A Dictionary of Music and Musicians/Reissmann, August
Jump to navigation Jump to search
REISSMANN, August, musician and writer on music, born Nov. 14, 1825, at Frankenstein, Silesia, was grounded in music by Jung, the Cantor of his native town. In 1843 he removed to Breslau, and there had instruction from Mosewius, Baumgart, Ernst Richter, Lüstner, and Kohl, in various branches, including pianoforte, organ, violin, and cello. He at first proposed to become a composer, but a residence in 1850–52 at Weimar, where he came in contact with the new school of music, changed his plans and drove him to literature. His first book was 'From Bach to Wagner' (Berlin, 1861); rapidly followed by a historical work on the German song, 'Das deutsche Lied,' etc. (1861), rewritten as 'Geschichte des Deutschen Liedes' (1874). This again was succeeded by his General History of Music—'Allg. Musikgeschichte' (3 vols. 1864, Leipzig), with a great number of interesting examples; and that by 'Compositionslehre' (3 vols. Berlin, 1866–70). His recent works have been of a biographical nature, attempts to show the gradual development of the life and genius of the chief musicians—Schumann (1865), Mendelssohn (1867), Schubert (1873), Haydn (1879). All books about these great men are interesting, especially when written by practical and intelligent musicians; and Dr. Reissmann's are illustrated by copious examples (in Schubert's case from MS. sources), which much increase their value. In 1877 he published a volume of lectures on the history of music, delivered in the Conservatorium of Berlin, where he has resided since 1863. His chief employment since 1871 has been the completion of the 'Musik Conversationslexikon,' in which he succeeded Mendel as editor, after the death of the latter. The 11th volume, completing the work, appeared in 1879, and it will long remain as the most comprehensive Lexicon of music. Dr. Reissmann unfortunately thought it necessary to oppose the establishment of the Royal High School for Music at Berlin in 1875, and to enforce his opposition by a bitter pamphlet, which however has long since been forgotten. [See Musik, Königliche Hochschule für, vol. ii. p. 437b.] As a practical musician Dr. Reissmann has been almost as industrious as he has been in literature. The list given in the Lexicon comprises 2 grand operas and one comic ditto; an oratorio; 2 dramatic scenes for solos, male chorus, and orchestra; a concerto and a suite for solo violin and orchestra; 2 sonatas for pianoforte and violin; and a great quantity of miscellaneous pieces for piano solo and for the voice—in all nearly 50 published works. He is now (1881) at Leipzig, editing an Illustrated History of German music.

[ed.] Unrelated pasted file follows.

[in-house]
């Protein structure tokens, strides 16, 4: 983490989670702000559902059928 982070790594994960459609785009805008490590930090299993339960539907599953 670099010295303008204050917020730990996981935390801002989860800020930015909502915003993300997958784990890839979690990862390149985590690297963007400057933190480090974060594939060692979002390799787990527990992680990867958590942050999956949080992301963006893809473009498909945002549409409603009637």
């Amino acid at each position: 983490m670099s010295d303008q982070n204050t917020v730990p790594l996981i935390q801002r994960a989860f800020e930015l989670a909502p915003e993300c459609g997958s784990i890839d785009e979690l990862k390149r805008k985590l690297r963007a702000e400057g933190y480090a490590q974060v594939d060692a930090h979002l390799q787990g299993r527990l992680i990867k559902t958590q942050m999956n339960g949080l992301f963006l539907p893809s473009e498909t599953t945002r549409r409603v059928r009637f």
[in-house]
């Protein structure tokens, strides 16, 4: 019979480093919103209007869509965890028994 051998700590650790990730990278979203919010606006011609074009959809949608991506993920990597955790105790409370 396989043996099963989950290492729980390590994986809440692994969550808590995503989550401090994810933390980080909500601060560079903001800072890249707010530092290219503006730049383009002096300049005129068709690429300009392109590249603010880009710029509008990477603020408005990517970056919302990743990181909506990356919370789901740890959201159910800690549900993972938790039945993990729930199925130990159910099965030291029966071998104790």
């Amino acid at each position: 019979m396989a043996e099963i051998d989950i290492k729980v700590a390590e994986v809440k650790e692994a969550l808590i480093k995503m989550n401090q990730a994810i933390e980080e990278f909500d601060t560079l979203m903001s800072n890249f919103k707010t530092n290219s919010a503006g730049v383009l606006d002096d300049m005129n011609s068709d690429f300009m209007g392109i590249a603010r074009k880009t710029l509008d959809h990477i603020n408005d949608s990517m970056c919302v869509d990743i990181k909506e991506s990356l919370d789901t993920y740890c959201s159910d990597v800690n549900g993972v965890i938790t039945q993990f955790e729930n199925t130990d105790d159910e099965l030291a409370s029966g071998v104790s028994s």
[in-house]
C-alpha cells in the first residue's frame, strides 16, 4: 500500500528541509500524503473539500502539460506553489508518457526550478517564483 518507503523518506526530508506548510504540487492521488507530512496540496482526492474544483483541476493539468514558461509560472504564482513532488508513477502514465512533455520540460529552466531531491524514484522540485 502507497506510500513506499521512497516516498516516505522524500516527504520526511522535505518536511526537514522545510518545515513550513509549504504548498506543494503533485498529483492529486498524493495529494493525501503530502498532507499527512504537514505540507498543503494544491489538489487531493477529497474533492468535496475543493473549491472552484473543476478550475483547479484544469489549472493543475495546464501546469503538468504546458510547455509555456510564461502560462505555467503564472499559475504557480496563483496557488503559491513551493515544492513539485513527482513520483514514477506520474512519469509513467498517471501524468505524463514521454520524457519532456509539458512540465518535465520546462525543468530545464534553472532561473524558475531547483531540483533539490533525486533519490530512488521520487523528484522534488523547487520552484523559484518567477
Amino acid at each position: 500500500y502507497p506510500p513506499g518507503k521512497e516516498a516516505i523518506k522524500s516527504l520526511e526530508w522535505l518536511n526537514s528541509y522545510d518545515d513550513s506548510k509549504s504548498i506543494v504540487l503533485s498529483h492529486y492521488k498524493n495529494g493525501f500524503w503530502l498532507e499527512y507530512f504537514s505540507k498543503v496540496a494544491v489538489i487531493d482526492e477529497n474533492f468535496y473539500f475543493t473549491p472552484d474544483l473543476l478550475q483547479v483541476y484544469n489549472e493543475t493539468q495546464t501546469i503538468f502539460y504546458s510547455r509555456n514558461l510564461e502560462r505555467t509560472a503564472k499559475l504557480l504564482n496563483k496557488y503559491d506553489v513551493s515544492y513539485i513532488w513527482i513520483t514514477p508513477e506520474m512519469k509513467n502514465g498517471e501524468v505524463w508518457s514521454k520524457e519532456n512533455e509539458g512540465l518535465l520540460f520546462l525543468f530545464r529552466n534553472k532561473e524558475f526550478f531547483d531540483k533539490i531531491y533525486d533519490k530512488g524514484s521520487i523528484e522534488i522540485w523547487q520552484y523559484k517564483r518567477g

[ G. ]